I feel like Frodo, looking at Mordor on the horizon and the gathering darkness and fire beyond. A Perfect Storm is brewing.

I remember Reagan and the AWACs sale, was aware of the Saudi arms buildup, but never knew jack-squat about their missile program.

8 posted on 04/09/2002 7:54:23 PM PDT by jwfiv
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To: Black Jade
9 posted on 04/09/2002 7:55:57 PM PDT by TwoStep
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To: Black Jade
10 posted on 04/09/2002 7:57:00 PM PDT by Fish out of Water
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To: Bad~Rodeo
In November 2000, China committed not to assist, in any way, any country in the development of ballistic missiles that could be used to deliver nuclear weapons, and to enact at an early date a comprehensive missile-related export control system.

During the reporting period, Chinese entities provided Pakistan with missile-related technical assistance. Pakistan has been moving toward domestic serial production of solid-propellant SRBMs with Chinese help. Pakistan also needs continued Chinese assistance to support development of the two-stage Shaheen-II MRBM. In addition, firms in China have provided dual-use missile-related items, raw materials, and/or assistance to several other countries of proliferation concern—such as Iran, North Korea, and Libya.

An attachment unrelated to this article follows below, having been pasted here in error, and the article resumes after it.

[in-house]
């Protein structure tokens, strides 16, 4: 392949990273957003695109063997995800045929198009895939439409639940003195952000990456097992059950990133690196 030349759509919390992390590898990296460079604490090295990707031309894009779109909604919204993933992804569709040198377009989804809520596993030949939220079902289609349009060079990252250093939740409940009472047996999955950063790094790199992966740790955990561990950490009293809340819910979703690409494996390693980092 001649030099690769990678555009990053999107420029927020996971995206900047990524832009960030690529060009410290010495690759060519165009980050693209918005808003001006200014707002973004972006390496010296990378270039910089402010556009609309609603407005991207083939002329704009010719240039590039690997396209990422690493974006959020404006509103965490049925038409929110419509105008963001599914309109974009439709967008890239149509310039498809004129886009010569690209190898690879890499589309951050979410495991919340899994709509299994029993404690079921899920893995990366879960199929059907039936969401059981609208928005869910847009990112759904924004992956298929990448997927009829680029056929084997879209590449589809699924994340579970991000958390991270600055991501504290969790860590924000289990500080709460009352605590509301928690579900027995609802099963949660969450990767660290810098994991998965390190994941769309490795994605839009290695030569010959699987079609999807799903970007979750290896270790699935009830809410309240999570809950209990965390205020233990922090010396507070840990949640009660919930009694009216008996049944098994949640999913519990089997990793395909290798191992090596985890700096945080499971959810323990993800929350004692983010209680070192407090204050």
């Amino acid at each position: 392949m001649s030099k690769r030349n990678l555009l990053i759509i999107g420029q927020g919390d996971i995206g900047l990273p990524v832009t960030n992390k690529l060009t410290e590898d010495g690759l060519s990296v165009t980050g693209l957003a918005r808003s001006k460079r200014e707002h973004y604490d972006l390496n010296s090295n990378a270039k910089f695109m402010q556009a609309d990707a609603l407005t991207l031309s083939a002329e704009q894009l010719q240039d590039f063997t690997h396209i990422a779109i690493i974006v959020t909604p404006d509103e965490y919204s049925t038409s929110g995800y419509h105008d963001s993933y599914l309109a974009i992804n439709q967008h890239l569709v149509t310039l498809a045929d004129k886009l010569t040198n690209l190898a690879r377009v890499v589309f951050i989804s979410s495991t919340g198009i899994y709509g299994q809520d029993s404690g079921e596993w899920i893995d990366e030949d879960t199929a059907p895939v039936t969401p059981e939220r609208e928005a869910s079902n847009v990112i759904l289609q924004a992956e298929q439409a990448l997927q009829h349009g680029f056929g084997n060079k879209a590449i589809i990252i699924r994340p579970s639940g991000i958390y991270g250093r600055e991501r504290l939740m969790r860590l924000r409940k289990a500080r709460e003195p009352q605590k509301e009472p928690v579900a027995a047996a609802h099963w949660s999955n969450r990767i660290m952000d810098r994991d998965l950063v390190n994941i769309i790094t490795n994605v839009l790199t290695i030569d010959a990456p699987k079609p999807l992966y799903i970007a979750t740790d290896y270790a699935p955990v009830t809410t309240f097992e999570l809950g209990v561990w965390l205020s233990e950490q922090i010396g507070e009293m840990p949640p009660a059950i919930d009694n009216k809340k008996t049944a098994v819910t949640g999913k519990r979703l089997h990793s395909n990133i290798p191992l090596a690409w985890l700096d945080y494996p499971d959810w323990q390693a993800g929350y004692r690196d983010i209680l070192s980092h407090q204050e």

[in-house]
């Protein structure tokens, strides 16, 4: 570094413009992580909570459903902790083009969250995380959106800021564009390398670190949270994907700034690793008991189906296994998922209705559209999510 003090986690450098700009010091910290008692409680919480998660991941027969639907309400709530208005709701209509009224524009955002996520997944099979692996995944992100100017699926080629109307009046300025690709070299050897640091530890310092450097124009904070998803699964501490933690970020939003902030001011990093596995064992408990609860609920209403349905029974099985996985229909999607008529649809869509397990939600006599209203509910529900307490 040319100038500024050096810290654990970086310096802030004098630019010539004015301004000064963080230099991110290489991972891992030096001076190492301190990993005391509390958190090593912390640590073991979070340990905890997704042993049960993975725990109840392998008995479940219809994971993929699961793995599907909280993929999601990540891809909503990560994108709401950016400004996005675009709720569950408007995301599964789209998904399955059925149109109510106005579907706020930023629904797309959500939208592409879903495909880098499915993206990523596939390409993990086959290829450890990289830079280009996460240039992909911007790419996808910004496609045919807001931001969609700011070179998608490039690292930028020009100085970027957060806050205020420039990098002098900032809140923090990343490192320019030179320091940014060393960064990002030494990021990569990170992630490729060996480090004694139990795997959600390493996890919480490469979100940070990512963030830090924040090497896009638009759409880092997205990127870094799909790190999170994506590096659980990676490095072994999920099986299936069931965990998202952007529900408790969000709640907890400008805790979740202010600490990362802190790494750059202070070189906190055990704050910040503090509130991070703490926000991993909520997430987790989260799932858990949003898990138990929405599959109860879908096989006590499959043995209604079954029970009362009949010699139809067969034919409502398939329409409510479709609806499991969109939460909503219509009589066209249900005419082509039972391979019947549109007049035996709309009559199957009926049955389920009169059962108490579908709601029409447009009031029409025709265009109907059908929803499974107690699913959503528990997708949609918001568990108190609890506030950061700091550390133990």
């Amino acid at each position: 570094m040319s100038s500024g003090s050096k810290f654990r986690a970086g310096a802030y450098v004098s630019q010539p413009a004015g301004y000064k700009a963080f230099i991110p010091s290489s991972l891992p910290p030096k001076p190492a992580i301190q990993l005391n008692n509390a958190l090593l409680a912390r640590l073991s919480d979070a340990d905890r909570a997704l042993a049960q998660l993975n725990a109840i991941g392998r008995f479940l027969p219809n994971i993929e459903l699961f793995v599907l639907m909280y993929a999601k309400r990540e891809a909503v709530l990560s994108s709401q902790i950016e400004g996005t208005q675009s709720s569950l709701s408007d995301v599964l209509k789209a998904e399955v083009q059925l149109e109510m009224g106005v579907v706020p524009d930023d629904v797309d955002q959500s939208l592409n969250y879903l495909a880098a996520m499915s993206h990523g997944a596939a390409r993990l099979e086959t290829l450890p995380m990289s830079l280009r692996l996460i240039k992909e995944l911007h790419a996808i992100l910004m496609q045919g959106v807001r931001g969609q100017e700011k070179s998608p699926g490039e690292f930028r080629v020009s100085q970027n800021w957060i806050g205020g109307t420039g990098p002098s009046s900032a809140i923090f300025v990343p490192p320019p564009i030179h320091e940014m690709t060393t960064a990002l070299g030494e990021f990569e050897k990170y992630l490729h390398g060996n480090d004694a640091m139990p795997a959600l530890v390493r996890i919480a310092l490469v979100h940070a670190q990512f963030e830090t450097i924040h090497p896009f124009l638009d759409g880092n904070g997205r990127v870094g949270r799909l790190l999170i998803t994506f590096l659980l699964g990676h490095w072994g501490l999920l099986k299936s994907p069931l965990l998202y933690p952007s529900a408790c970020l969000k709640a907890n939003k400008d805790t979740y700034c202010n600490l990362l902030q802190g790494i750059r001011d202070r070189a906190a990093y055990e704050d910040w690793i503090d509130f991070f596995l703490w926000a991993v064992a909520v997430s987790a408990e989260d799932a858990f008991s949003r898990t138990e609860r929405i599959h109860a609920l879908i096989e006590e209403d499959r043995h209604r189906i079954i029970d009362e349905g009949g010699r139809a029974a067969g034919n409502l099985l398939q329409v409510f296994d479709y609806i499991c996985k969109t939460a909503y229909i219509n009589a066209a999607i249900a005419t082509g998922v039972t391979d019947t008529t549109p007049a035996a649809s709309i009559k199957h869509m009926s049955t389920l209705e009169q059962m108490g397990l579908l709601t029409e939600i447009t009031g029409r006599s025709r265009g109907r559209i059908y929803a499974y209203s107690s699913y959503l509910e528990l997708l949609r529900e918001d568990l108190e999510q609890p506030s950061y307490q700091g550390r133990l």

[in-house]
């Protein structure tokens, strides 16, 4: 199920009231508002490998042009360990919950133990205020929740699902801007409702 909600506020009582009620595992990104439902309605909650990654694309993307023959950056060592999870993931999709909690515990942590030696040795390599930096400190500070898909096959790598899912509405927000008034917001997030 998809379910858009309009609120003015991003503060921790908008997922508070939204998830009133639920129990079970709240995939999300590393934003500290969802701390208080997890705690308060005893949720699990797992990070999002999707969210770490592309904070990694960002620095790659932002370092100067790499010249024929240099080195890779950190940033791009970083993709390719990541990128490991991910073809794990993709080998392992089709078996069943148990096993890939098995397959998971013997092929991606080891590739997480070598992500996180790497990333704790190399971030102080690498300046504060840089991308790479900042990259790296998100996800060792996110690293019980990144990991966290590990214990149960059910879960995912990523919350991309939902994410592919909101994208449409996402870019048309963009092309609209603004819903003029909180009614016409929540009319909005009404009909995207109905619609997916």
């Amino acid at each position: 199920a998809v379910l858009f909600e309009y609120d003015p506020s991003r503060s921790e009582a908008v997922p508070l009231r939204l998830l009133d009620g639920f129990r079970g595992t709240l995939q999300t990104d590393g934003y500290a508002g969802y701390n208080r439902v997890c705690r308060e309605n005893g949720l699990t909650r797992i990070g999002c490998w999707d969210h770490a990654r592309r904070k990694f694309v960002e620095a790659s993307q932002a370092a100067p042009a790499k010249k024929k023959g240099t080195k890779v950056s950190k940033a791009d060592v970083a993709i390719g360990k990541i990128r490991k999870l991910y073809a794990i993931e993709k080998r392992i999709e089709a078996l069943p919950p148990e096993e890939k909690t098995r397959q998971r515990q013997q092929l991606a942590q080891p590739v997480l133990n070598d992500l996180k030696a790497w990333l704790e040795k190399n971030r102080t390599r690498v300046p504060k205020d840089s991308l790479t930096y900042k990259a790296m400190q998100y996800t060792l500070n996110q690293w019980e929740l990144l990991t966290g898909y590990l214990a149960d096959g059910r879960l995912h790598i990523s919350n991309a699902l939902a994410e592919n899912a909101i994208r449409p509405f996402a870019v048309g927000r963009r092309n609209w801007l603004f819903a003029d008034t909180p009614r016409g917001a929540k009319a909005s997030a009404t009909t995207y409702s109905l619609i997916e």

In the nuclear area, China has made bilateral pledges to the United States that go beyond its 1992 NPT commitment not to assist any country in the acquisition or development of nuclear weapons. For example, in May 1996 Beijing pledged that it would not provide assistance to unsafeguarded nuclear facilities.

With respect to Pakistan, Chinese entities in the past provided extensive support to unsafeguarded as well as safeguarded nuclear facilities, which enhanced substantially Pakistan’s nuclear weapons capability. We cannot rule out some continued contacts between Chinese entities and entities associated with Pakistan’s nuclear weapons program subsequent to Beijing’s 1996 pledge and during this reporting period.

11 posted on 04/09/2002 7:57:15 PM PDT by milestogo
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To: Bad~Rodeo
A BUMP and a THANK YOU for this post. Who CAN we trust over there besides Israel? Turks, maybe, Ruskies???
12 posted on 04/09/2002 8:00:01 PM PDT by TailspinJim